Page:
How future-proof are your skills? – the results of an Instagram Q&A about skills and jobs for the future.
The Fourth Industrial Revolution and the factories of the future – how 4IR is fundamentally transforming production.
Here are 5 ways for workers to win in the robot age – how the jobs landscape is changing, and recommendations for all stakeholders.
5 things to know about the future of jobs – key information from The Jobs Landscape in 2022.
In the future of work it’s jobs, not people, that will become redundant – why we need to learn, unlearn and relearn throughout our lives.
The Future of Jobs Report 2018 – a summary of the latest research and likely trends in work to the year 2022.
Further to these examples, we have two interesting articles via http://www.exponentialview.co/ about the effects of AI and automation on jobs. The first is from qz.com, which shares how Deutsche Bank is replacing many of its back office functions with AI as part of a restructure. The second is a https://www.nytimes.com photo essay about how repetitive warehouse tasks at Amazon are now being done by robots, and how human jobs have changed as a result. There are some interesting perspectives shared, with some workers feeling that the boring tasks of the past have now been replaced with something more meaningful with responsibility – ie looking after the robots. Others state the automation has led to net job creation within the company, as improved productivity has allowed it to expand. Others believe it will start to slow in the future.
The net results of this is that jobs are already being replaced, and as technology improves the pace will quicken. Are our education systems flexible and responsive enough to recognise what’s happening? Will people and companies be prepared?
AI and Automation Updates
This next update is an interview with Andrew Ng, a pioneer in Artificial Intelligence. He founded Google Brain and two other AI startups, and shares his thoughts on trends within AI and why the technology is here to stay. Key insights are:
- AI Will Be Wired in Like Electricity – as ubiquitous as electricity and the Internet.
- A Conditional Basic Income Could Combat Job Loss – he emphasises the term conditional, due to dignity in work and the opportunity to retrain.
- We’ll Need to Change Education (With Help From Employers) – lifelong learning and up-skilling will be essential, and businesses will have a key role to play.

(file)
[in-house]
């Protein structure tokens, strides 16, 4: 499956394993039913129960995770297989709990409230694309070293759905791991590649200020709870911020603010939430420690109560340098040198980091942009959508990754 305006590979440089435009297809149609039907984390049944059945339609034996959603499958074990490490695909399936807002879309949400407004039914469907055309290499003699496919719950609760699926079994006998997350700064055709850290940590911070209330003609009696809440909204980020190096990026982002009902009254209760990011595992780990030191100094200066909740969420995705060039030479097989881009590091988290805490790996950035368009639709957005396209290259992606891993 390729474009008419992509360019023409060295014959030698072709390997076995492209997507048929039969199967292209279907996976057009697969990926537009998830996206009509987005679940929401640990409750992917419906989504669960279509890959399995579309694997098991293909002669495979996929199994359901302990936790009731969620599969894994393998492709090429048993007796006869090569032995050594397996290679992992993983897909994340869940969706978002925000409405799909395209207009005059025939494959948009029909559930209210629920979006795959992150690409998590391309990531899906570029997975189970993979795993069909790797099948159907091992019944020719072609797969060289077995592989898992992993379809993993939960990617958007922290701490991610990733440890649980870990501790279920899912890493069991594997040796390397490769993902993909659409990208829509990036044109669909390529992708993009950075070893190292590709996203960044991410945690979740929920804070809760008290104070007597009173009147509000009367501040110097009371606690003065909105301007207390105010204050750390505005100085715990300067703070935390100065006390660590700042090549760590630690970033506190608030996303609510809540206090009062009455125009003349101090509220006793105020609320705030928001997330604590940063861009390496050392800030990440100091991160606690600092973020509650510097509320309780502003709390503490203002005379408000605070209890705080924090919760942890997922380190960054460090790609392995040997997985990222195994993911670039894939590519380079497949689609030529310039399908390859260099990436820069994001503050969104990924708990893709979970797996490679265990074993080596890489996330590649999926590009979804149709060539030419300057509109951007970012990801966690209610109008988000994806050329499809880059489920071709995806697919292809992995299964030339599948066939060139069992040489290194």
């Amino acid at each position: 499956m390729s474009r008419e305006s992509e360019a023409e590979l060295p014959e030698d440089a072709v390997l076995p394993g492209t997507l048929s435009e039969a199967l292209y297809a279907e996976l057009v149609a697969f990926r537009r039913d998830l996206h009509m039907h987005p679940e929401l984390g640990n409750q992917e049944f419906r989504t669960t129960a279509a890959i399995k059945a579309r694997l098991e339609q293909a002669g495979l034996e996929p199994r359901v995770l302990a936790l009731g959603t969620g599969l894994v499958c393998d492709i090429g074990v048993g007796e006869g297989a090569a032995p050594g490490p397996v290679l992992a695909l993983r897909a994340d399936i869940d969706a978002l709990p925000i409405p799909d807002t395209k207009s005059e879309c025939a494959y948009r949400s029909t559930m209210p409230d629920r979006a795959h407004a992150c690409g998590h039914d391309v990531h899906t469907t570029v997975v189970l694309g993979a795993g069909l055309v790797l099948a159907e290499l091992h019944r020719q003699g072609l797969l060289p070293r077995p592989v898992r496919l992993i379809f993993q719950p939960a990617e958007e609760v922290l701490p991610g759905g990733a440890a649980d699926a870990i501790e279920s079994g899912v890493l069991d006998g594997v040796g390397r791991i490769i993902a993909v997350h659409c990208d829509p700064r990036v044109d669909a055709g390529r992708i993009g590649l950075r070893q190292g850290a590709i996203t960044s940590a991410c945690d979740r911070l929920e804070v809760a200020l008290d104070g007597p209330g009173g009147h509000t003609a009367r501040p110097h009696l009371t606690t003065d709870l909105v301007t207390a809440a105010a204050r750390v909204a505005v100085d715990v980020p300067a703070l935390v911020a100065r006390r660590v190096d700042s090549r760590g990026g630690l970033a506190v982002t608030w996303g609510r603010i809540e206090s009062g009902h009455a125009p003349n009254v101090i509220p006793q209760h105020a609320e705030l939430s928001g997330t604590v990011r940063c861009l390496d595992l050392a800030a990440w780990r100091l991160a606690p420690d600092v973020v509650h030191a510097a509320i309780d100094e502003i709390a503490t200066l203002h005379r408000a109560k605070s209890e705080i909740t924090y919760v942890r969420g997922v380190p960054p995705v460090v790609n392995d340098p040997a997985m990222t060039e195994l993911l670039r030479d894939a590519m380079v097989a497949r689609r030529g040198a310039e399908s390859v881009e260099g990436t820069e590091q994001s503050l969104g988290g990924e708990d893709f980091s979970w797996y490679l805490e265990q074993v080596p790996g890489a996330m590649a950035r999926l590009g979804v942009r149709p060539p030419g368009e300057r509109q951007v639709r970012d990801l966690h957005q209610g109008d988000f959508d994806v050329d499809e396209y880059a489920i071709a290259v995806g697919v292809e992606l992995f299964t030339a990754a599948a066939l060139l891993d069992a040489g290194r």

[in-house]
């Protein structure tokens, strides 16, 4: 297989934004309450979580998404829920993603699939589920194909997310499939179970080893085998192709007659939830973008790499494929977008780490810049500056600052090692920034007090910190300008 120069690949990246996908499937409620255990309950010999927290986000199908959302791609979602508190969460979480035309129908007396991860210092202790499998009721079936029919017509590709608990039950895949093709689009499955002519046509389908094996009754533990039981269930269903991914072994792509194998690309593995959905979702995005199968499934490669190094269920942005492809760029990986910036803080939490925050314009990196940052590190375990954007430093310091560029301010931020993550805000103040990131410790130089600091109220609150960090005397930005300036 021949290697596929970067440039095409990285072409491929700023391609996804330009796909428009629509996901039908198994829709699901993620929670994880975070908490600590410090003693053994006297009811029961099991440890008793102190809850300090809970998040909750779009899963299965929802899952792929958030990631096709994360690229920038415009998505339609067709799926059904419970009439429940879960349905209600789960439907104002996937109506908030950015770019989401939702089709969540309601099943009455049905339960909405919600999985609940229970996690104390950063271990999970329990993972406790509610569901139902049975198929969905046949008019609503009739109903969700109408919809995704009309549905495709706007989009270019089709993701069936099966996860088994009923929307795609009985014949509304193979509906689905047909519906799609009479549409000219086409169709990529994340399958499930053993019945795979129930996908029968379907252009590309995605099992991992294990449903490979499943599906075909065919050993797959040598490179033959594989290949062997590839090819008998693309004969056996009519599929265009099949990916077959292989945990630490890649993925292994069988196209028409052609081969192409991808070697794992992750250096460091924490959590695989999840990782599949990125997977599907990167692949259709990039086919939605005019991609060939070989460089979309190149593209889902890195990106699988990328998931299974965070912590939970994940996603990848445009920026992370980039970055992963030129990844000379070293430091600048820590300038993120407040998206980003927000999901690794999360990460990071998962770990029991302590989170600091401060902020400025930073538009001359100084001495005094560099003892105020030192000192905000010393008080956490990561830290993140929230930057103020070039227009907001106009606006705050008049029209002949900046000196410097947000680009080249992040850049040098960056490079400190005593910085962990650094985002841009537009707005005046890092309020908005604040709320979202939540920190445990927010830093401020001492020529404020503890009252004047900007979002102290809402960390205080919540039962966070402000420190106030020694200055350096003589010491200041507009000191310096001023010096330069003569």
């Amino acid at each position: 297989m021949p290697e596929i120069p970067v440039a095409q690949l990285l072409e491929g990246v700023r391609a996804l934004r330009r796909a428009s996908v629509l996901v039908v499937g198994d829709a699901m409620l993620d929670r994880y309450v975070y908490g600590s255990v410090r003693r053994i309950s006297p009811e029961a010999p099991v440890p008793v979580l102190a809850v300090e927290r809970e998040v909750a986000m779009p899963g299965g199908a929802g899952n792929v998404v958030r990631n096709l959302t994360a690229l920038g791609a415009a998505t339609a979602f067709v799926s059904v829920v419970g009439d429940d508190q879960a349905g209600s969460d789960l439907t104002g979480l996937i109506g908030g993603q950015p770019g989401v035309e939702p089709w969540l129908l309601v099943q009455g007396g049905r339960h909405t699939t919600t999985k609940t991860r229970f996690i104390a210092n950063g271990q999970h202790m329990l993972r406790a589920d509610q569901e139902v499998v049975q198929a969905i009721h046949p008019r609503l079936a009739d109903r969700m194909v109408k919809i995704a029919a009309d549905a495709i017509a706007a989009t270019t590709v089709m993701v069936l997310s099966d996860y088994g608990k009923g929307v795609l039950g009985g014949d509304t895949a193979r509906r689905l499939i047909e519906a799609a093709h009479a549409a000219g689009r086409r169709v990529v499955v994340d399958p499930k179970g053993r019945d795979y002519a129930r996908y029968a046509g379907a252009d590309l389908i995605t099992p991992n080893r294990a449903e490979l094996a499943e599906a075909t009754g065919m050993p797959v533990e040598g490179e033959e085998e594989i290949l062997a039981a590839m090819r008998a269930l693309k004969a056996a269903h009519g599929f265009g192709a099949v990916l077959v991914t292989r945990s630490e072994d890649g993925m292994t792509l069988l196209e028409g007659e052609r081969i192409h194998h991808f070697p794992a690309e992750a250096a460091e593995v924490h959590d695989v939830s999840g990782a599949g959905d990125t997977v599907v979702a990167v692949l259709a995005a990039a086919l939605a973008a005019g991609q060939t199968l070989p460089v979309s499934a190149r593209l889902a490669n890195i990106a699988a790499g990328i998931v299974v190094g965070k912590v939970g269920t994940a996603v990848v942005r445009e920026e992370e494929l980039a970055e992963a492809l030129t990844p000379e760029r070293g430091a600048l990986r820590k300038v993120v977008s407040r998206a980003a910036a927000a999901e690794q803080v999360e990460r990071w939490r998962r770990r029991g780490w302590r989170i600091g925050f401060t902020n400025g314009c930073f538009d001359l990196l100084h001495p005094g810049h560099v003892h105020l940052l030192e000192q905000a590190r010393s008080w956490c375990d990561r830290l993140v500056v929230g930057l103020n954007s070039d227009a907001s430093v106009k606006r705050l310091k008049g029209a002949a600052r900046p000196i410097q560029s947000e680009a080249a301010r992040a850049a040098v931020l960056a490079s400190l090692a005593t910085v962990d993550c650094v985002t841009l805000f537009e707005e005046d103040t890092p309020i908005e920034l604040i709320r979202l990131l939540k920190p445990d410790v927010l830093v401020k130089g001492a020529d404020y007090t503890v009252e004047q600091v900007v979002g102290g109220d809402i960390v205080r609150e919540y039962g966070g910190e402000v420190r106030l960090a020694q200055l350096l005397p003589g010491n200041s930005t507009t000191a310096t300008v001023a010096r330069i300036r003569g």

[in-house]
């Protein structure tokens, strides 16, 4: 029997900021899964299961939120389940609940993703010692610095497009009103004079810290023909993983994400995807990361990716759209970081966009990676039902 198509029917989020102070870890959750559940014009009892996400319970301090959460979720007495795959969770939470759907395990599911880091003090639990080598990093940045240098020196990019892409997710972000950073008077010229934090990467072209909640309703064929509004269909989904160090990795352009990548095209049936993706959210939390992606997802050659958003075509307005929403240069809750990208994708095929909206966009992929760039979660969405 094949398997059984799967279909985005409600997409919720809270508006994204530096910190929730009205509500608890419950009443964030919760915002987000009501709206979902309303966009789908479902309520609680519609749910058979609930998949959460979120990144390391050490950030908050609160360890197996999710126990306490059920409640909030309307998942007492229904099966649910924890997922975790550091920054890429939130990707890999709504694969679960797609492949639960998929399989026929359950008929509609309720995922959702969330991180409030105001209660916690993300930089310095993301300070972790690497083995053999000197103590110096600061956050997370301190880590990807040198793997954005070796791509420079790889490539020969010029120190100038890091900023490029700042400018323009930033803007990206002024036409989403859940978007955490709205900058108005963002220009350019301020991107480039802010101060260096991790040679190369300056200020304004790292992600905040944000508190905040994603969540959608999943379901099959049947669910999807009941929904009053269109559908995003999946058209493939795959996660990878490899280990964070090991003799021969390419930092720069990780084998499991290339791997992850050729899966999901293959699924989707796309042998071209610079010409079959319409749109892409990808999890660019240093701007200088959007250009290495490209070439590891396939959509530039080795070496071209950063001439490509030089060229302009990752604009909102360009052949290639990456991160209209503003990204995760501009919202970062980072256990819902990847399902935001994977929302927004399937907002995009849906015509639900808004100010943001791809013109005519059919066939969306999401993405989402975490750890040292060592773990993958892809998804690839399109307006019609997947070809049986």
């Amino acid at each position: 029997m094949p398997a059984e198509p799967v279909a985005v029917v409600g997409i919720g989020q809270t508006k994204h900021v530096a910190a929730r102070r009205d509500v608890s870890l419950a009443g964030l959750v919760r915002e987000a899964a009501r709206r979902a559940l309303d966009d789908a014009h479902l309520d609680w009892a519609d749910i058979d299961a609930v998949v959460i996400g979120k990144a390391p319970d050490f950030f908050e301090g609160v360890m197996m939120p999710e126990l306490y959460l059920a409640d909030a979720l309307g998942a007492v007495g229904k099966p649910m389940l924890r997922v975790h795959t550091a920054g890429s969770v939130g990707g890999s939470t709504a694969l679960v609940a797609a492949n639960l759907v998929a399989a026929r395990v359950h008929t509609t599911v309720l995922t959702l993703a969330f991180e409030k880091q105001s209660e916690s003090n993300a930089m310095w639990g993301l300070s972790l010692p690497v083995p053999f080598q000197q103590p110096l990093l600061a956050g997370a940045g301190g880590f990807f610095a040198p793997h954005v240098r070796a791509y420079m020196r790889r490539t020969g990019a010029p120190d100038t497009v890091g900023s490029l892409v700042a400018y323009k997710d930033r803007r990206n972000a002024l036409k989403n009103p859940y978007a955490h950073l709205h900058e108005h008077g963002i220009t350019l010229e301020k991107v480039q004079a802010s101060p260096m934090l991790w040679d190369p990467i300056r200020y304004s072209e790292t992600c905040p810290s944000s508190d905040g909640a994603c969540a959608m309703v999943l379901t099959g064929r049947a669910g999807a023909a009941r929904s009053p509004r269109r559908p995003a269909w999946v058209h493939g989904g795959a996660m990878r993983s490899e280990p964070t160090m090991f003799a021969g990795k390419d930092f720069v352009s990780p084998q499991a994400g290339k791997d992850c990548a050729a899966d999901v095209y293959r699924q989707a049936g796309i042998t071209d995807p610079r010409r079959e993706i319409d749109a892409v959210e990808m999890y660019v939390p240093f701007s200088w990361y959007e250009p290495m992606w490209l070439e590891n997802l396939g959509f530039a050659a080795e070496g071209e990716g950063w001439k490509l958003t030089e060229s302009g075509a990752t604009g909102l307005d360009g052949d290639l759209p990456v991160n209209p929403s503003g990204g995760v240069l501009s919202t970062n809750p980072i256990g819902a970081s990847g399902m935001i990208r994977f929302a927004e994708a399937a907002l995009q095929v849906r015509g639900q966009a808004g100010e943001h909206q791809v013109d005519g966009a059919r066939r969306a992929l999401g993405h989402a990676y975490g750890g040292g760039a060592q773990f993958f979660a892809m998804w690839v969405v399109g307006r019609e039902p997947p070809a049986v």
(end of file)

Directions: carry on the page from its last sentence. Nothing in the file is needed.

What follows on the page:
- Automation Will Show Up at the Doctor’s Office and Beyond – AI will be everywhere.
- AI Winter Is Not Coming… – investment in AI will continue and grow.
- …but Our Timelines Are Too Rosy – AI won’t develop human-like intelligence anytime soon, and CEOs often paint an overly-optimistic view of its potential and power.
Robots and AI are penetrating every sector of the economy. In many sectors, workers cost $36 an hour and robots $4 per hour to operate. To remain competitive, businesses are starting to have no choice but to automate. The New York Times examines the pros and cons of automation, and provides a good overview of current trends and opportunities. Some excerpts:
“Over the next decade, the biggest job losses will most likely affect low-skilled workers performing repetitive tasks, like machine operators, assembly line workers, dishwashers, drivers and preparers of fast food. Certain white-collar areas, like data entry, accounting and payroll, will suffer as well.”
This is consistent with the research and articles we read and share.
Demand, however, will probably surge for data analysts, software developers, web designers, IT experts, e-commerce specialists, health care providers, entrepreneurs and social media experts, according to the World Economic Forum report. Sectors that involve human skills, like sales, marketing, customer service and even art and entertainment, will also be in high demand, the report said.
Consistent again, especially with WEF reports being referenced.
“While new jobs will offset losses, retraining and education will be critical. As many as 375 million workers globally will need to change job categories and learn new skills to survive the transition.”
Learning will be key.
To finish, a quick note that the world’s first fully automated AI-powered robot warehouse has opened in Shanghai. The article largely looks at the work of Mujin, an industrial robot manufacturer and its founder’s (Rosen Diankov) vision of standardising total automation. He is optimistic of the potential of automation to become a net work creator for people, but argues that cultural perceptions are powerful:
“In the U.S., robot technology is often undervalued and directly compared to the value of human workers.”-Rosen Diankov, co-founder and CTO, Mujin
In related news, Amazon is reducing its holiday season workforce this year, largely due to automation of its warehouses. One could argue that in this case at least, automation might not be the net jobs creator some claim it to be.
The research conducted and insights gained during the writing of this article have inspired the Indigo Schools Framework, the details of which can found in the Primer on our Resources Page. Send us an email at email@example.com or complete the form below if you’d like to learn more about how the Indigo Schools Framework can be successfully applied within your school. Also be sure to follow us on Facebook and Linkedin for our latest updates.